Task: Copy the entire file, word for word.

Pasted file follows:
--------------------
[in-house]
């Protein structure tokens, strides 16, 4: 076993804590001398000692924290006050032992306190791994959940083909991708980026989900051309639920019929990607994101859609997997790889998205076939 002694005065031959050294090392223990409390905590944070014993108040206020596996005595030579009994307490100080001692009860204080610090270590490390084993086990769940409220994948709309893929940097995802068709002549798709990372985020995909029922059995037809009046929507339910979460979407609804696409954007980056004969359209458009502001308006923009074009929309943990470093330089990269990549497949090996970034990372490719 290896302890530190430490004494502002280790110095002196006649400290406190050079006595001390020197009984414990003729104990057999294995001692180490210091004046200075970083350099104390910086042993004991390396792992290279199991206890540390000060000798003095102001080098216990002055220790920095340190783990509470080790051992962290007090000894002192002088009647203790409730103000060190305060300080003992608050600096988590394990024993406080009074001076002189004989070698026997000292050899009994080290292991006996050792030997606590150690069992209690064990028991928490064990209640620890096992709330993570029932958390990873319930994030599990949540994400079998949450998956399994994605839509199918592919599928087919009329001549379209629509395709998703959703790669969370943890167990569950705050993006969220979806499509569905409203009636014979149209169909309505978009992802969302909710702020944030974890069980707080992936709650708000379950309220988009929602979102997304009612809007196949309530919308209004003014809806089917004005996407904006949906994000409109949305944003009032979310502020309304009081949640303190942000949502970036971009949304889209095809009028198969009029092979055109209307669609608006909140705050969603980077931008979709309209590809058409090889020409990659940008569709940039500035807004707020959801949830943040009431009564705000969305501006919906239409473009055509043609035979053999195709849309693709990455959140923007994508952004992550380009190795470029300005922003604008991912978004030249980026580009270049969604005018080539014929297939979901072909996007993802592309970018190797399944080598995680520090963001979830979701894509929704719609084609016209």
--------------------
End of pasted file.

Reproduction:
[in-house]
């Protein structure tokens, strides 16, 4: 076993804590001398000692924290006050032992306190791994959940083909991708980026989900051309639920019929990607994101859609997997790889998205076939 002694005065031959050294090392223990409390905590944070014993108040206020596996005595030579009994307490100080001692009860204080610090270590490390084993086990769940409220994948709309893929940097995802068709002549798709990372985020995909029922059995037809009046929507339910979460979407609804696409954007980056004969359209458009502001308006923009074009929309943990470093330089990269990549497949090996970034990372490719 290896302890530190430490004494502002280790110095002196006649400290406190050079006595001390020197009984414990003729104990057999294995001692180490210091004046200075970083350099104390910086042993004991390396792992290279199991206890540390000060000798003095102001080098216990002055220790920095340190783990509470080790051992962290007090000894002192002088009647203790409730103000060190305060300080003992608050600096988590394990024993406080009074001076002189004989070698026997000292050899009994080290292991006996050792030997606590150690069992209690064990028991928490064990209640620890096992709330993570029932958390990873319930994030599990949540994400079998949450998956399994994605839509199918592919599928087919009329001549379209629509395709998703959703790669969370943890167990569950705050993006969220979806499509569905409203009636014979149209169909309505978009992802969302909710702020944030974890069980707080992936709650708000379950309220988009929602979102997304009612809007196949309530919308209004003014809806089917004005996407904006949906994000409109949305944003009032979310502020309304009081949640303190942000949502970036971009949304889209095809009028198969009029092979055109209307669609608006909140705050969603980077931008979709309209590809058409090889020409990659940008569709940039500035807004707020959801949830943040009431009564705000969305501006919906239409473009055509043609035979053999195709849309693709990455959140923007994508952004992550380009190795470029300005922003604008991912978004030249980026580009270049969604005018080539014929297939979901072909996007993802592309970018190797399944080598995680520090963001979830979701894509929704719609084609016209």